The Most Successful Startup Founders Are This Age, Study Finds (And No, It's Not Early 20s) Despite the success of entrepreneurs like Bill Gates and Steve Jobs, who were both in their early 20s when they started now wildly successful companies, research finds that those stories are the exception, not the norm.

By Madeline Garfinkle

gorodenkoff | Getty Images

We've all heard the stories of how Bill Gates and Paul Allen were just 20 and 22, respectively, when they founded Microsoft in 1975. Jeff Bezos was 30 when he founded Amazon. Steve Jobs was just 21 when he founded Apple.

The success stories of young startup founders have in some ways given the impression that youth is tied to success in Silicon Valley. However, new research from Harvard Business Review found that this is mostly a myth, and if given a choice to bet on a young entrepreneur or a middle-aged one, you're safer betting on the latter.

Using confidential administrative data sets from the U.S. Census Bureau, the team of HBR researchers found that the average age of entrepreneurs at the time of their company's founding is 42.

Related: 5 Lessons for Early-Stage Entrepreneurs I Wish I'd Known Sooner

To narrow the data from those businesses to fit a more stereotypical high-tech startup in the vein of Apple, Amazon or Microsoft, the researchers used factors such as if the firm was granted a patent, received VC investment or operated in an industry that employs a high number of STEM workers. To take it a step further, the researchers zeroed in on the most successful startups (top 0.1% based on growth in the first five years).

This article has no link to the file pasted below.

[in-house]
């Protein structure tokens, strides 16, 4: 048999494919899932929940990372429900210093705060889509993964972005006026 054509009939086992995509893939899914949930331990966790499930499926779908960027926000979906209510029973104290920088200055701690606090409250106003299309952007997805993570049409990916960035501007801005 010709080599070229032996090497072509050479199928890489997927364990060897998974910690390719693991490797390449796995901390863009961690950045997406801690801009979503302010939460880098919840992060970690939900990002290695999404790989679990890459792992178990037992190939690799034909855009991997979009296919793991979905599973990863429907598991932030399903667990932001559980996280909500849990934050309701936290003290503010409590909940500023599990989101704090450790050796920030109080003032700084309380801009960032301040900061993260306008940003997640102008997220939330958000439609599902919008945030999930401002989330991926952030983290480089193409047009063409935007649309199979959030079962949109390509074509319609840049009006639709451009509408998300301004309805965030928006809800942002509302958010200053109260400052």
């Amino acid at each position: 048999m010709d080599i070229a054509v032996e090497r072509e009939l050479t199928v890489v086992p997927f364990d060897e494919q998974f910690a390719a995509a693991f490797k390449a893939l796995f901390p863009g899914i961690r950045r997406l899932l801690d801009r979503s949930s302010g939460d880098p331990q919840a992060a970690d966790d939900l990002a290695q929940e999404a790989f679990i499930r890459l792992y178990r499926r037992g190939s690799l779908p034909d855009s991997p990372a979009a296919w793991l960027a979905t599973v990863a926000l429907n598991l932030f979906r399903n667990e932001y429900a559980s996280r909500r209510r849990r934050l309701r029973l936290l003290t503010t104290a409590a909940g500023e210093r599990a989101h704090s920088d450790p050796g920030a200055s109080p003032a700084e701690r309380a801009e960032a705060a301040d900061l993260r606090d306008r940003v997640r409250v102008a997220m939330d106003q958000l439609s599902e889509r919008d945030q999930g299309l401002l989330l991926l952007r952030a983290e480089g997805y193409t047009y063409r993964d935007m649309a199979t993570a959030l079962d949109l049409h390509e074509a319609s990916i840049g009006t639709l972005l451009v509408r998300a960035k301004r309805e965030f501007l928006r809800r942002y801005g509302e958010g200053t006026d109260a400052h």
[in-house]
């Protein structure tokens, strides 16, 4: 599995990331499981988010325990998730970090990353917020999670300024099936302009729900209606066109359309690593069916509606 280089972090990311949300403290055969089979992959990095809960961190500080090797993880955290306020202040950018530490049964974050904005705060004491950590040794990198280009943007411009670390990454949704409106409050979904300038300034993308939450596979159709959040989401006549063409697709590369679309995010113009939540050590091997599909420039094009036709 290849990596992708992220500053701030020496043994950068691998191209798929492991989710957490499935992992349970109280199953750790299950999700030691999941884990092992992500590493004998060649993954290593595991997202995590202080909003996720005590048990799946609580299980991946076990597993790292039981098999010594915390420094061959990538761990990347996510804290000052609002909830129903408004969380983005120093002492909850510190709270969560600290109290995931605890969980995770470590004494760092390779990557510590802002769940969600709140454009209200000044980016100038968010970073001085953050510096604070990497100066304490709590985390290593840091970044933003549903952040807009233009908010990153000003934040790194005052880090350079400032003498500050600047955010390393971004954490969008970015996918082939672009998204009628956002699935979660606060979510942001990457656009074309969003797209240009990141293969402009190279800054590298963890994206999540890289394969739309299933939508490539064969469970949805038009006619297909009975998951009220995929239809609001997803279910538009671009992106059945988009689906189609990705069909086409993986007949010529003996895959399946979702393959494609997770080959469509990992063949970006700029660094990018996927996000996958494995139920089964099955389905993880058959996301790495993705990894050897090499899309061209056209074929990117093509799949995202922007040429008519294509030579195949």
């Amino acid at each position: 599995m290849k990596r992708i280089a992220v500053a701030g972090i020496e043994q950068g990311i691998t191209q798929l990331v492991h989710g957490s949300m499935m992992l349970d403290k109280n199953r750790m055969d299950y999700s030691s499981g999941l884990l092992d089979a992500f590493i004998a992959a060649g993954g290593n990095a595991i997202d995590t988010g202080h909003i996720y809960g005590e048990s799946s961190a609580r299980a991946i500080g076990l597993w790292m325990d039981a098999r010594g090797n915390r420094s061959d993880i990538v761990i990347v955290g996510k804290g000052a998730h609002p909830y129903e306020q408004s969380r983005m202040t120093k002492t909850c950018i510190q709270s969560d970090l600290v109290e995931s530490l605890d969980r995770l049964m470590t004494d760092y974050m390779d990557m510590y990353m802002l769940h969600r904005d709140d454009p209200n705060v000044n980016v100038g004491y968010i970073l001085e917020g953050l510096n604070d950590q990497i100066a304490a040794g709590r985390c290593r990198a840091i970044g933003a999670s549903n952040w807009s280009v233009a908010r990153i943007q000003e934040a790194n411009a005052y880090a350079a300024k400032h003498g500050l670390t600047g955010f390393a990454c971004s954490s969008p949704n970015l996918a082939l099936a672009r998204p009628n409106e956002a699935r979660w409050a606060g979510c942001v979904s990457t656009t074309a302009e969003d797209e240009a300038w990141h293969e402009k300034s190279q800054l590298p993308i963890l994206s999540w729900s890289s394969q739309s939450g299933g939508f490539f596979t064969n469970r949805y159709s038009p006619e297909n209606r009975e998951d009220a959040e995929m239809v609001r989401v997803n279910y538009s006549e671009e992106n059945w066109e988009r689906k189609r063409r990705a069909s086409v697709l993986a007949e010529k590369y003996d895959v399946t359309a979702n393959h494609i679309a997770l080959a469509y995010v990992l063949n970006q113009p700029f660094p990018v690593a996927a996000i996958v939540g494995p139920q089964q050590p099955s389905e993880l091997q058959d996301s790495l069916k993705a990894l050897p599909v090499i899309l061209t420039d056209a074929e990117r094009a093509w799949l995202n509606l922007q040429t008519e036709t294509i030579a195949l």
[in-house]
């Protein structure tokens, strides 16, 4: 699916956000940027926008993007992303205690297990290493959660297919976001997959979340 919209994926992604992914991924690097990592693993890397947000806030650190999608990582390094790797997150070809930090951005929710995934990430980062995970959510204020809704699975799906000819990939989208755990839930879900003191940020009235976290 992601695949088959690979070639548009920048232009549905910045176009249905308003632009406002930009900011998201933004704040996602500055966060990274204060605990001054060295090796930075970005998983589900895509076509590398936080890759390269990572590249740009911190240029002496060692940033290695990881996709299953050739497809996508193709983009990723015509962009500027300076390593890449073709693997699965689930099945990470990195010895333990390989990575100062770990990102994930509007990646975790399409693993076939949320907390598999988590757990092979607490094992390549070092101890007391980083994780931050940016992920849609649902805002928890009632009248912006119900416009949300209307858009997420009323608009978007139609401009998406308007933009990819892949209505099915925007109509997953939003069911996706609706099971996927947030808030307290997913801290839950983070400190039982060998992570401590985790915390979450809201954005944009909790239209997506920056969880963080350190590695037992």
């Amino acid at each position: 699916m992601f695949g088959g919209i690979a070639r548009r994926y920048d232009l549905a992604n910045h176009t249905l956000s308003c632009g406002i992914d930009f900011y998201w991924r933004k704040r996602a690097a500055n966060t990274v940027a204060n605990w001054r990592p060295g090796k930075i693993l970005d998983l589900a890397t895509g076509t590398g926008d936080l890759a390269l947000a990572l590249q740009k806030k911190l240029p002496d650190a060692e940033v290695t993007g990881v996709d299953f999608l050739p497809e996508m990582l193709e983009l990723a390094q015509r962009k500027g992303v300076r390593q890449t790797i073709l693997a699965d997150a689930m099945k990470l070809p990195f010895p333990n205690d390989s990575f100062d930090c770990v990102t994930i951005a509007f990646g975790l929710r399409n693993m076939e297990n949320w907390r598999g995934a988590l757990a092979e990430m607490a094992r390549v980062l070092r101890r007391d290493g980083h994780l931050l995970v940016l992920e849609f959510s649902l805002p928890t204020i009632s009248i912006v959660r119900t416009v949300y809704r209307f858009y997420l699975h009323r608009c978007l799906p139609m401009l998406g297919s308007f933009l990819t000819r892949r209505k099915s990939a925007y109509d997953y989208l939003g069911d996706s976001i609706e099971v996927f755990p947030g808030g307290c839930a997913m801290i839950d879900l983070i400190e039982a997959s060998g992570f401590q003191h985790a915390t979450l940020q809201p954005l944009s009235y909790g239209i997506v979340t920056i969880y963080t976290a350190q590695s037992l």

HBR found that the average startup founder who fits the aforementioned data set was 45 when they started their company.

Among the factors that might explain why older entrepreneurs could have an advantage over younger founders is work experience, which HBR noted plays a crucial role in success. The researchers found that those who had at least three years of work experience before founding their company were 85% more likely to launch a successful startup.

Related: How Bill Gates Became a Leadership Legend

HBR further debunked the myth of the 20-something startup founder by looking more closely at Bezos, Jobs and Gates' stories. Although they founded their companies early, it wasn't until much later that they experienced the booming success we see today. Bezos was 35 when Amazon began selling more than books, expanding its business tremendously, and he was 41 when Amazon Prime launched. Similarly, by the time Apple released what would become its most profitable innovation, the iPhone, Jobs was 52. And although Bill Gates was the youngest billionaire at 31 in 1987, that didn't happen until more than 10 years after Microsoft's founding.

Maybe the adage rings true: Wisdom really does come with age.

Related: The 5-Hour Rule Used by Bill Gates, Jack Ma and Elon Musk

Wavy Line
Madeline Garfinkle

Entrepreneur Staff

News Writer

Madeline Garfinkle is a News Writer at She is a graduate from Syracuse University, and received an MFA from Columbia University. 

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